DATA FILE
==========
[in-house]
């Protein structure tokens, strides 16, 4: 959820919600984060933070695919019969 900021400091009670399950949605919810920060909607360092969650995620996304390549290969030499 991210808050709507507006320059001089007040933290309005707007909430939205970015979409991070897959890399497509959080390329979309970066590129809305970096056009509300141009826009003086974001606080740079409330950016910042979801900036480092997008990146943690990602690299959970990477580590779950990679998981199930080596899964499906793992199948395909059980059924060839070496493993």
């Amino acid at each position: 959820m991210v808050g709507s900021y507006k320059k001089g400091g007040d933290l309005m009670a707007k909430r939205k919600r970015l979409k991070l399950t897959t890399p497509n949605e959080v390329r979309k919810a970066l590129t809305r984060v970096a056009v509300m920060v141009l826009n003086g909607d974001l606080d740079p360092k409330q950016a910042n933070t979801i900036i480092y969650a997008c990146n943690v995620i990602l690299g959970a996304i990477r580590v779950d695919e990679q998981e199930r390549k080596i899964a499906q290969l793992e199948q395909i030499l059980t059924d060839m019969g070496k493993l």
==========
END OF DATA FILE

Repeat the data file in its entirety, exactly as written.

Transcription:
[in-house]
């Protein structure tokens, strides 16, 4: 959820919600984060933070695919019969 900021400091009670399950949605919810920060909607360092969650995620996304390549290969030499 991210808050709507507006320059001089007040933290309005707007909430939205970015979409991070897959890399497509959080390329979309970066590129809305970096056009509300141009826009003086974001606080740079409330950016910042979801900036480092997008990146943690990602690299959970990477580590779950990679998981199930080596899964499906793992199948395909059980059924060839070496493993």
């Amino acid at each position: 959820m991210v808050g709507s900021y507006k320059k001089g400091g007040d933290l309005m009670a707007k909430r939205k919600r970015l979409k991070l399950t897959t890399p497509n949605e959080v390329r979309k919810a970066l590129t809305r984060v970096a056009v509300m920060v141009l826009n003086g909607d974001l606080d740079p360092k409330q950016a910042n933070t979801i900036i480092y969650a997008c990146n943690v995620i990602l690299g959970a996304i990477r580590v779950d695919e990679q998981e199930r390549k080596i899964a499906q290969l793992e199948q395909i030499l059980t059924d060839m019969g070496k493993l």